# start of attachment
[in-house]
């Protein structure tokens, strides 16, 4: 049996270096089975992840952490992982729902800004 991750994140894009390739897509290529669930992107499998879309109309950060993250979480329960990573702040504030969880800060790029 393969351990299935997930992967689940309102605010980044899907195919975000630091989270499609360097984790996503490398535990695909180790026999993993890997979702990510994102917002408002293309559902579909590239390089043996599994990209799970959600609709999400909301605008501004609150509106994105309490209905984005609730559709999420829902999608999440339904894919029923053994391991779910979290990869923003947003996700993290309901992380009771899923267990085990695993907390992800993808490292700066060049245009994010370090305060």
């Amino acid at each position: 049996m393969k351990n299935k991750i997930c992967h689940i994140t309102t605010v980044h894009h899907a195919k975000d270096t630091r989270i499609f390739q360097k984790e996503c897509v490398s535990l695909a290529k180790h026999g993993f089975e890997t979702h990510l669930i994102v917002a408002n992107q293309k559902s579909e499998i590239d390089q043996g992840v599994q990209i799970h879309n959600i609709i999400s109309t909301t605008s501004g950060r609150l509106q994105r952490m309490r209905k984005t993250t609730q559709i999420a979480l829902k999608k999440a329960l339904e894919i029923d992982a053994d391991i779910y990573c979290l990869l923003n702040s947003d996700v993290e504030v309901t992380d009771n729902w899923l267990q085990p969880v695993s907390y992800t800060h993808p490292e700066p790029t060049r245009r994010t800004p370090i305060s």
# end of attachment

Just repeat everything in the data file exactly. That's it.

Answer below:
[in-house]
């Protein structure tokens, strides 16, 4: 049996270096089975992840952490992982729902800004 991750994140894009390739897509290529669930992107499998879309109309950060993250979480329960990573702040504030969880800060790029 393969351990299935997930992967689940309102605010980044899907195919975000630091989270499609360097984790996503490398535990695909180790026999993993890997979702990510994102917002408002293309559902579909590239390089043996599994990209799970959600609709999400909301605008501004609150509106994105309490209905984005609730559709999420829902999608999440339904894919029923053994391991779910979290990869923003947003996700993290309901992380009771899923267990085990695993907390992800993808490292700066060049245009994010370090305060």
């Amino acid at each position: 049996m393969k351990n299935k991750i997930c992967h689940i994140t309102t605010v980044h894009h899907a195919k975000d270096t630091r989270i499609f390739q360097k984790e996503c897509v490398s535990l695909a290529k180790h026999g993993f089975e890997t979702h990510l669930i994102v917002a408002n992107q293309k559902s579909e499998i590239d390089q043996g992840v599994q990209i799970h879309n959600i609709i999400s109309t909301t605008s501004g950060r609150l509106q994105r952490m309490r209905k984005t993250t609730q559709i999420a979480l829902k999608k999440a329960l339904e894919i029923d992982a053994d391991i779910y990573c979290l990869l923003n702040s947003d996700v993290e504030v309901t992380d009771n729902w899923l267990q085990p969880v695993s907390y992800t800060h993808p490292e700066p790029t060049r245009r994010t800004p370090i305060s």